The love affair Lorde is talking about is, unfortunately for you, the one you’re buying into–that of the poor black people who only know how to put out music that other people critique and ridicule, and who haven’t the agency to protest or speak for themselves. We, the US, are not the center of the world, not by a long shot. A lot of people from other countries, when they look at our issues with race, poverty, feminism, don’t see and don’t care about our petty prejudices that keep us from helping the people who actually need it. They look at us askance, wonder how we can manage to be so stupid so consistently.

  • http://feministing.com/members/captaincanada/ Sean Curley

    What I do find problematic, however, is to focus a critique of excessive consumption to a genre both created and currently dominated by black Americans, particularly when the vast majority of excess consumption is done by white people – not to mention the fact that black people bear the brunt of the ill effects of wealth inequality, both in the United States and globally.

    That begins with the false assumption that she started from the point of wanting to critique ‘excessive consumption’ in general. She was specifically inspired by the music that she listens to, so she wrote a song critiquing that.

  • http://feministing.com/members/disappointment/ Yousuck

    I agree, your not getting out of it this easy. You owe that girl a public apology. You put your foot in your mouth with your ignorance and assumptions. Any credibility you did have, you’ve lost. But on the other hand your famous now!

  • http://feministing.com/members/davidweller/ David Weller

    From this response to the many insightful, intelligent criticisms of your original post, I gather you are not really interested in music as an art or in the perspective of the artist, but only in large American cultural phenomena that have nothing to do with the art itself.

    You have a lot of legitimate criticisms of American culture and specifically of race in American culture. That’s completely fine and appropriate, but to put weight of all that history onto the back of one song by one teenage singer/songwriter simply because it refers the elements of hip hop culture that have effected her so many miles away is just plain wrong.

    You say you’re not qualified to consider the experience or the background of a New Zealand artist. Well then de facto you’re not qualified to criticize her song in public. She’s giving you her perspective–that’s what art is.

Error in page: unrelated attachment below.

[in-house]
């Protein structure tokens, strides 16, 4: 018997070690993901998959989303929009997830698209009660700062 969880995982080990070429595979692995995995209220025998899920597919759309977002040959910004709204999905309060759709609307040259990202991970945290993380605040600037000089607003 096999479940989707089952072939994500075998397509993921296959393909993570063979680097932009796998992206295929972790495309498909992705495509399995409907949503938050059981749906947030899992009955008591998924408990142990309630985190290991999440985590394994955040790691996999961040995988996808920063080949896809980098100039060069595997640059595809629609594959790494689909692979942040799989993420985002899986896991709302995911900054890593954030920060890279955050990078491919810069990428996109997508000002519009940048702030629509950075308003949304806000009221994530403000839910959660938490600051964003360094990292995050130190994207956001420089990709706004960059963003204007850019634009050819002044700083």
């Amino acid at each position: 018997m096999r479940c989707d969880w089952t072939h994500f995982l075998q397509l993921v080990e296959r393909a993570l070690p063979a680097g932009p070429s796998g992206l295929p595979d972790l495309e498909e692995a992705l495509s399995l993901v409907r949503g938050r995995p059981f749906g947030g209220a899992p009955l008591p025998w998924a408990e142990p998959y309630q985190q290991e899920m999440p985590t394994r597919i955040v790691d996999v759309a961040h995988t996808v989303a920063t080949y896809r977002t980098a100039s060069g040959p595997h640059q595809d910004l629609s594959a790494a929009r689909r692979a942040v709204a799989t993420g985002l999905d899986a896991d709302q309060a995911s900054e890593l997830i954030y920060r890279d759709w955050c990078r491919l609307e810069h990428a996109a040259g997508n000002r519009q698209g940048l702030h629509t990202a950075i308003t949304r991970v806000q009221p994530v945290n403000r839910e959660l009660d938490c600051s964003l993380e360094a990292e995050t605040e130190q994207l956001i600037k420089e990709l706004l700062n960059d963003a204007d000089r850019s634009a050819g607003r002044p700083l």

She is not at all responsible for how the New York Times or how any other part of the American intelligencia chooses to interpret her song. And she has done nothing wrong by referring to those couple of items that the rap artists themselves have turned into world wide cliches for over-weaning consumption.

    If you want to attack the New York Times for dissing black culture, that’s fine. But the fact is that hip hop culture and hip hop values have permeated world culture everywhere and have a much bigger impact on the developing perspectives of young people than do all the rich white bankers in the world.

    You may respond that rich white bankers have a bigger impact on keeping poor people poor than do rich conspicuously consuming rappers, and you would be right. But young artists write about their experiences and their perceptions. To expect then to give up their own experiences and to suggest they should be writing about people they don’t see is to expect them to begin doing really bad art.

    A lot of the things you say about American culture and wealth inequality are true. But the headline for your originally post is still a blatant lie. There is nothing racist about that song and it presents a completely legitimate perspective.

    Using Jay Z in a feminist publication as an example of an intelligent person who has already sufficiently explained how income inequality and racism function in American society because he managed to come up with ” I got 99 problems but a bitch aint one ” is baffling to me, unless you’re just trying to get attention. He is intelligent, if he’s ever been poor, it’s a long time ago. If he’s ever been stuck in the hood, it’s been a long time ago, and he’s one of the most sexist artists around.